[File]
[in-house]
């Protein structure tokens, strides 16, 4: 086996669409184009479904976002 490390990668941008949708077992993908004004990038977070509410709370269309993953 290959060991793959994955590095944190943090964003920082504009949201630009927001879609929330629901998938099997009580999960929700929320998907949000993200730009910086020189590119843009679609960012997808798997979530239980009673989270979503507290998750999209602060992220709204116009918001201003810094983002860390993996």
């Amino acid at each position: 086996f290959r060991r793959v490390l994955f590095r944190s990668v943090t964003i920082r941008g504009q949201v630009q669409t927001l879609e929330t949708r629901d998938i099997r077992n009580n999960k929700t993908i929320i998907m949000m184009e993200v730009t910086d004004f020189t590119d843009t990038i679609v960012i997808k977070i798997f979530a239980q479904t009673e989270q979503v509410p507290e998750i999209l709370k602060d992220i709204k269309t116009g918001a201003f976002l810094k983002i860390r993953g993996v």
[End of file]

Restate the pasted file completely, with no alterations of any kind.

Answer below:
[in-house]
């Protein structure tokens, strides 16, 4: 086996669409184009479904976002 490390990668941008949708077992993908004004990038977070509410709370269309993953 290959060991793959994955590095944190943090964003920082504009949201630009927001879609929330629901998938099997009580999960929700929320998907949000993200730009910086020189590119843009679609960012997808798997979530239980009673989270979503507290998750999209602060992220709204116009918001201003810094983002860390993996």
């Amino acid at each position: 086996f290959r060991r793959v490390l994955f590095r944190s990668v943090t964003i920082r941008g504009q949201v630009q669409t927001l879609e929330t949708r629901d998938i099997r077992n009580n999960k929700t993908i929320i998907m949000m184009e993200v730009t910086d004004f020189t590119d843009t990038i679609v960012i997808k977070i798997f979530a239980q479904t009673e989270q979503v509410p507290e998750i999209l709370k602060d992220i709204k269309t116009g918001a201003f976002l810094k983002i860390r993953g993996v």